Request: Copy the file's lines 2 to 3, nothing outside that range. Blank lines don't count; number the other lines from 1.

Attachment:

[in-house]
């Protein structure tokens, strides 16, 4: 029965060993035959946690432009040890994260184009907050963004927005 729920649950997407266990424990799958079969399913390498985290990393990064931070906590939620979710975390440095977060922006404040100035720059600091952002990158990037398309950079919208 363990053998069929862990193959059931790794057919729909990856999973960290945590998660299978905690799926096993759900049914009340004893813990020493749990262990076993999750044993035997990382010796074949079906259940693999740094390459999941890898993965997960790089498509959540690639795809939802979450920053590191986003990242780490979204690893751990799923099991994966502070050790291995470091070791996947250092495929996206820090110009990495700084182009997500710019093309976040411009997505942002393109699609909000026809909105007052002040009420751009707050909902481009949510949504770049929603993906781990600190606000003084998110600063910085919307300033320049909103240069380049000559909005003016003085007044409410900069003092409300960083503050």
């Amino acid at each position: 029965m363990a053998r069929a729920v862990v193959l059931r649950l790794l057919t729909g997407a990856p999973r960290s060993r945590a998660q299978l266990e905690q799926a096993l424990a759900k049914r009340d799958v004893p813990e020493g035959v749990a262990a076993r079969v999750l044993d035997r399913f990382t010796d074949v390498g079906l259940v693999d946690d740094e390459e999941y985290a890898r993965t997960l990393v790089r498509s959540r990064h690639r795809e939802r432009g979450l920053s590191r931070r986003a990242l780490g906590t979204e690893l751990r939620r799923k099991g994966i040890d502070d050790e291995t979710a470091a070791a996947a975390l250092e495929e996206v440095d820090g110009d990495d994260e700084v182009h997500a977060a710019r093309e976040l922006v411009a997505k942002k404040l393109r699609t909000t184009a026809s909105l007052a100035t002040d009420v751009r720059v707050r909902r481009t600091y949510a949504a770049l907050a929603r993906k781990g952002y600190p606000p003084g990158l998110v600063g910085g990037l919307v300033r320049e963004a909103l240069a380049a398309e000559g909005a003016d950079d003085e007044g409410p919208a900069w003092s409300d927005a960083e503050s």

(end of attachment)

């Protein structure tokens, strides 16, 4: 029965060993035959946690432009040890994260184009907050963004927005 729920649950997407266990424990799958079969399913390498985290990393990064931070906590939620979710975390440095977060922006404040100035720059600091952002990158990037398309950079919208 363990053998069929862990193959059931790794057919729909990856999973960290945590998660299978905690799926096993759900049914009340004893813990020493749990262990076993999750044993035997990382010796074949079906259940693999740094390459999941890898993965997960790089498509959540690639795809939802979450920053590191986003990242780490979204690893751990799923099991994966502070050790291995470091070791996947250092495929996206820090110009990495700084182009997500710019093309976040411009997505942002393109699609909000026809909105007052002040009420751009707050909902481009949510949504770049929603993906781990600190606000003084998110600063910085919307300033320049909103240069380049000559909005003016003085007044409410900069003092409300960083503050």
């Amino acid at each position: 029965m363990a053998r069929a729920v862990v193959l059931r649950l790794l057919t729909g997407a990856p999973r960290s060993r945590a998660q299978l266990e905690q799926a096993l424990a759900k049914r009340d799958v004893p813990e020493g035959v749990a262990a076993r079969v999750l044993d035997r399913f990382t010796d074949v390498g079906l259940v693999d946690d740094e390459e999941y985290a890898r993965t997960l990393v790089r498509s959540r990064h690639r795809e939802r432009g979450l920053s590191r931070r986003a990242l780490g906590t979204e690893l751990r939620r799923k099991g994966i040890d502070d050790e291995t979710a470091a070791a996947a975390l250092e495929e996206v440095d820090g110009d990495d994260e700084v182009h997500a977060a710019r093309e976040l922006v411009a997505k942002k404040l393109r699609t909000t184009a026809s909105l007052a100035t002040d009420v751009r720059v707050r909902r481009t600091y949510a949504a770049l907050a929603r993906k781990g952002y600190p606000p003084g990158l998110v600063g910085g990037l919307v300033r320049e963004a909103l240069a380049a398309e000559g909005a003016d950079d003085e007044g409410p919208a900069w003092s409300d927005a960083e503050s």